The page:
Thursday, December 10, 2009

The ULTIMATE psychiatric success story??

OK, here it is! What everyone who ever hoped psychiatry could help them is looking for, believing in, and praying for....

Today's Chicago Tribune (Thursday, Dec. 12) contains a supplementary section called Triblocal, aimed at the northern Chicago suburbs of Wilmette, Kenilworth, Winnetka, Northfield and Glencoe, and described on its masthead as "A weekly journal written by residents of your community."

On page 14 under a column titled Healthbeat an article appears with no reporter's byline, headlined "Mental illiness is not hopeless". This is an extremely interesting piece, very worthy of close notice, and I'd like to explain why.

The article is ostensibly the wonderful success story of a 20-year-old from Boise, Idaho named Eric Buckner. Mr. Buckner was diagnosed from the time he was a child with various psychiatric ills including ADHD, Oppositional Defiance Disorder, Bipolar Disorder, and Schizophrenia. But apparently thanks to modern psychiatric medicine, he's quite well now. This is no small thing, because he really was a basket case for a long time. He was kicked out of seven schools, violent, suicidal, hopeless. Then he spent seven months in a psychiatric hospital, and he was cured.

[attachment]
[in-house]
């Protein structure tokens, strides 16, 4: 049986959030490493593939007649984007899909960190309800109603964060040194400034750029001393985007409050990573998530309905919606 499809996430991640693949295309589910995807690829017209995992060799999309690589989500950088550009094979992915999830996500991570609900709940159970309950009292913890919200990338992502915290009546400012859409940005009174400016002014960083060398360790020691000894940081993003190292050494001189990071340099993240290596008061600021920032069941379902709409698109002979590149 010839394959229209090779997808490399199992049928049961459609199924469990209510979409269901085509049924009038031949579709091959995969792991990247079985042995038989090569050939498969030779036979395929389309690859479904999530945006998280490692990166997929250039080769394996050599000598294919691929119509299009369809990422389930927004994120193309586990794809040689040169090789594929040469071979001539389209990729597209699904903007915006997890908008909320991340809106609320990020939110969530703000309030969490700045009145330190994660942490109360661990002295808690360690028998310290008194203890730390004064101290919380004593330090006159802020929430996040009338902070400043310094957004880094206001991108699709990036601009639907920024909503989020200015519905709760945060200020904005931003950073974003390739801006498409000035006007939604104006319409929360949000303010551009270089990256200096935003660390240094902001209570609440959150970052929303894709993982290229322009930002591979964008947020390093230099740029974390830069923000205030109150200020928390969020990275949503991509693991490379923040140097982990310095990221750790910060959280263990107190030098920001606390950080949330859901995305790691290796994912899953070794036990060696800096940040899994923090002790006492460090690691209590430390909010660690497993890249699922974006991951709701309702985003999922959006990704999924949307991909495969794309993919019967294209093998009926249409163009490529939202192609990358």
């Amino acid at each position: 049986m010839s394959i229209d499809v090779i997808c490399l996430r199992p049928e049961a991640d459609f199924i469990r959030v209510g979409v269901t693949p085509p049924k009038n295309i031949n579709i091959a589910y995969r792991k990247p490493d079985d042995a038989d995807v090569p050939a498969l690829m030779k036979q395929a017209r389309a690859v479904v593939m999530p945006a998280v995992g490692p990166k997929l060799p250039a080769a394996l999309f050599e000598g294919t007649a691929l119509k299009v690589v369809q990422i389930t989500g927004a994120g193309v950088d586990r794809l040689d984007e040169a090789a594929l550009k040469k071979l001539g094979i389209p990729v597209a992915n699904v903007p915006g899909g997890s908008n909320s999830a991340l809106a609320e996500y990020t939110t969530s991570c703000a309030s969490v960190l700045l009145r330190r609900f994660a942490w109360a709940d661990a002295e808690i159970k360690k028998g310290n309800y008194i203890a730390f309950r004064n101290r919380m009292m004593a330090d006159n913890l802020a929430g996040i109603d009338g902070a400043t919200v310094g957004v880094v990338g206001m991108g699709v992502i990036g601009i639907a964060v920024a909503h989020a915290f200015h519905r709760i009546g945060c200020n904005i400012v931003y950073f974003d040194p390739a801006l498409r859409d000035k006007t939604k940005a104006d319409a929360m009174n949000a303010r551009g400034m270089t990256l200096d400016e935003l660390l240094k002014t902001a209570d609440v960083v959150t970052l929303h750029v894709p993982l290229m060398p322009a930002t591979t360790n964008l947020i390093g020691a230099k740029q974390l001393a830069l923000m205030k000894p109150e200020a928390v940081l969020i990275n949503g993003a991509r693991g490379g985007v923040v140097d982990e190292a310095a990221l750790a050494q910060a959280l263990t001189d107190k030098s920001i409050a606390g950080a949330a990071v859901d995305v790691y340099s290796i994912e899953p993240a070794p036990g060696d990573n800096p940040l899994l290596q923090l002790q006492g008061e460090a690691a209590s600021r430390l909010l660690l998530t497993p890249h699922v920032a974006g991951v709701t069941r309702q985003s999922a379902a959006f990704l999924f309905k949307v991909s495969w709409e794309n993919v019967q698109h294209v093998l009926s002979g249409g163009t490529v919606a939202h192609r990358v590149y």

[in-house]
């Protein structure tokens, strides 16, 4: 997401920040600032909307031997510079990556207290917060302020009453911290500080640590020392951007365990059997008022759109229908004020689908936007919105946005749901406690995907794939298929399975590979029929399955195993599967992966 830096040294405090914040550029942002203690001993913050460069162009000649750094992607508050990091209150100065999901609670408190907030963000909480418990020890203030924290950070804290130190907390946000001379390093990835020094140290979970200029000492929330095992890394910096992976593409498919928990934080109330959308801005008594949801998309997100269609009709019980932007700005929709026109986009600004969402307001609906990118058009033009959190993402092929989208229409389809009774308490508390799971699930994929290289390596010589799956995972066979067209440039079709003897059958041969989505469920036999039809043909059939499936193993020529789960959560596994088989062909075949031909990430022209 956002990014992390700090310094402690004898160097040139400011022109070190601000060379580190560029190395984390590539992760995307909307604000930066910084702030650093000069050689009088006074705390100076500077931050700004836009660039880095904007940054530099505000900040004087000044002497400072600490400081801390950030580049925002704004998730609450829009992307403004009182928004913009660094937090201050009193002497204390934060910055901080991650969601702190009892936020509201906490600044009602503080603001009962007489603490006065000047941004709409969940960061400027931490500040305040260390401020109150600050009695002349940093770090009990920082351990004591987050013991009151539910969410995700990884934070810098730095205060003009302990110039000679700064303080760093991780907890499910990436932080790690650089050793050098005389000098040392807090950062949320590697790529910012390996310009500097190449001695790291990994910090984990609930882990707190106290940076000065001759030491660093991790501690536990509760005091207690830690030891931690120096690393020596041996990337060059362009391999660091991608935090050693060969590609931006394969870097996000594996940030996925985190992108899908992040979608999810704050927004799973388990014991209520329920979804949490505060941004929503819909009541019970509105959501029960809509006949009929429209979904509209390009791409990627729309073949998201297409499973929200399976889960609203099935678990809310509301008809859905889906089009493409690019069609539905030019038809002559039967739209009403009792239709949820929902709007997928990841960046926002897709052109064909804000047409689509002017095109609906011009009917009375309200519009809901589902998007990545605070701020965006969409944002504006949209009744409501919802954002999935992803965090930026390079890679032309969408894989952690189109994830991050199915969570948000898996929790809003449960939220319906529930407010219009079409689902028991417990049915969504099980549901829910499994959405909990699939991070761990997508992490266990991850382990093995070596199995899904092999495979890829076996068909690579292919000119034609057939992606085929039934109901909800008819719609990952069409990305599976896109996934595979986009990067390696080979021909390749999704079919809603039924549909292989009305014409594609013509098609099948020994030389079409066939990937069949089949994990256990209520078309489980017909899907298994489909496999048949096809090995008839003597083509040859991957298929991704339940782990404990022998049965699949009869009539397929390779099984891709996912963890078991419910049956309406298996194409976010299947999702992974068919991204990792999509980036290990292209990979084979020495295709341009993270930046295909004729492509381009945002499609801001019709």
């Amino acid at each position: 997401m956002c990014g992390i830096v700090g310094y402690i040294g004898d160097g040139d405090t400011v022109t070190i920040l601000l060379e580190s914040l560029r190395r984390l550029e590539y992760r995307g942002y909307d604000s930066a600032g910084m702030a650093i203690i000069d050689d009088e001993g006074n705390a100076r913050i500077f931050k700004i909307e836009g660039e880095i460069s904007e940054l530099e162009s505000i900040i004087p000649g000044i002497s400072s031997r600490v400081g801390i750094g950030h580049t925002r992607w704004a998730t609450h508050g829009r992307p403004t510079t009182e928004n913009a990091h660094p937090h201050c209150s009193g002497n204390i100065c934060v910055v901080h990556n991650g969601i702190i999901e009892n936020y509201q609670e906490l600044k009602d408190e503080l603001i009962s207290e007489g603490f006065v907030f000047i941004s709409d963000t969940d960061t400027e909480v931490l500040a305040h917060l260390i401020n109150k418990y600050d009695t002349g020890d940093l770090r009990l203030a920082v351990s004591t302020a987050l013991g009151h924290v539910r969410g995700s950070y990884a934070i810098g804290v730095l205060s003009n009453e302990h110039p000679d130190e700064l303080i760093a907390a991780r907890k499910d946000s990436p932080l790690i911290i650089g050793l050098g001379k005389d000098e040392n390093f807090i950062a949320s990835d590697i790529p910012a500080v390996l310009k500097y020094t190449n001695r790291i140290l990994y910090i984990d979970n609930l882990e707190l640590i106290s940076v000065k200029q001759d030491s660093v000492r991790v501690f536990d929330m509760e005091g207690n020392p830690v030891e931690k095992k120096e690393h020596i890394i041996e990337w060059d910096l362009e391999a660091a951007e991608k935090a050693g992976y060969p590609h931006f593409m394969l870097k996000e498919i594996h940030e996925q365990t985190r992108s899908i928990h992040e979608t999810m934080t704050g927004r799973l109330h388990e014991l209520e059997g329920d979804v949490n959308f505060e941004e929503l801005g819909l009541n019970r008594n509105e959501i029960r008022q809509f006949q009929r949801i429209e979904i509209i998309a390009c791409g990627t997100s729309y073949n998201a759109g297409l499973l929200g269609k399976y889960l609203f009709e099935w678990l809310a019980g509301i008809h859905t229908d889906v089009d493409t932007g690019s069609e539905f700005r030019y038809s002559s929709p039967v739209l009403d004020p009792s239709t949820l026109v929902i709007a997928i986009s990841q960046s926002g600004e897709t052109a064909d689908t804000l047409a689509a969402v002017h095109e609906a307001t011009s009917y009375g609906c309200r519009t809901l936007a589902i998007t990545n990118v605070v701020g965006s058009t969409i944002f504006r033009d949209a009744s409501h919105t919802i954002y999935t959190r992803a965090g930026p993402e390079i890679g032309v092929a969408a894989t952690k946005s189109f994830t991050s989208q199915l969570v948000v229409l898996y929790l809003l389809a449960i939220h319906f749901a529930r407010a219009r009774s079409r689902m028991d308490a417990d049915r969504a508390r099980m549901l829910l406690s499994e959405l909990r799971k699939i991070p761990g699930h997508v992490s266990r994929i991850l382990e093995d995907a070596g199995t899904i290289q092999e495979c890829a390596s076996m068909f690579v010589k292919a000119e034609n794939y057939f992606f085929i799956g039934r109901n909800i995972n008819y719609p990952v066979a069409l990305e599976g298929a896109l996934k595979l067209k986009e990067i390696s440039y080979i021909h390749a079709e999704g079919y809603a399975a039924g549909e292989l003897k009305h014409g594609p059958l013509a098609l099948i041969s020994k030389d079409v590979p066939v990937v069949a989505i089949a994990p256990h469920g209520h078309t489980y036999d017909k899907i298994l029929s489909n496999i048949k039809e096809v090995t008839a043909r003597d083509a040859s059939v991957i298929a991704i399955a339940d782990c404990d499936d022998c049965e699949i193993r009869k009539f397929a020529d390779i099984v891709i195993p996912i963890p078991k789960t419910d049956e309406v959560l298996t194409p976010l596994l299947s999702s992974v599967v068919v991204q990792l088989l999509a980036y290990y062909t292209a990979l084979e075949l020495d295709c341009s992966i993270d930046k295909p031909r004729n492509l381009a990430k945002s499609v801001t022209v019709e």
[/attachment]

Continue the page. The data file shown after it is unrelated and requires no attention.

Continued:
At least, that's what whoever put this article together seems to want us to believe. That's the obvious synopsis. And so many people want so desperately to believe that this is possible, that it happens every now and then with modern best-practiced psychiatry, that if only there were enough tax money devoted to more research into the brain, this kind of result would be the rule, and mental illnesses would be as curable as tuberculosis.

Well, I think it's a fairytale. I'll bet my reputation it's a fairytale.

Find Eric Buckner. Ask him if he's cured. Ask him what those good medications are, how they helped him, and what else really helped him to become a normal, hopeful, productive and sociable young man. (There are hints in the article, actually: "good coping skills", education and "positivity" are all mentioned.) Then, follow Eric's progress for a few years.

In fact, find a hundred "Eric Buckners" (cases of severe mental illness which appear at any particular moment to have been treated with great success), and take a careful survey about the effectiveness of psychiatry. One or both of two possible facts will almost certainly become evident. Neither one is at all consistent with the slant of the story in today's Triblocal section....

The first possible fact is that the Eric Buckners of the world are not cured of any medical illness, and they know this perfectly well. They'll more correctly attribute their improved conditions in life to personal learning and personal discipline, if asked. They'll say they want to get off all the medications if and when they ever can. They'll say they kind of hate the drugs, the drugs do bad things to them. Their only real hope is to learn more -- about themselves as whole people, not about fine-tuning their brains. They'll say it's all about becoming more able -- in a psychological or spiritual sense, not as a neurological mechanism.

The second possible fact is that the Eric Buckners of the world only look good for a short time, then they go back to the nuthouse or they go out and shoot people.

Either way this article, "Mental illness is not hopeless", is a fairytale and a hoax if it means to promote, or even if it merely tolerates the current, insaity-as-brain-disease orthodoxy. It's terrible journalism, completely contrary to the public interest.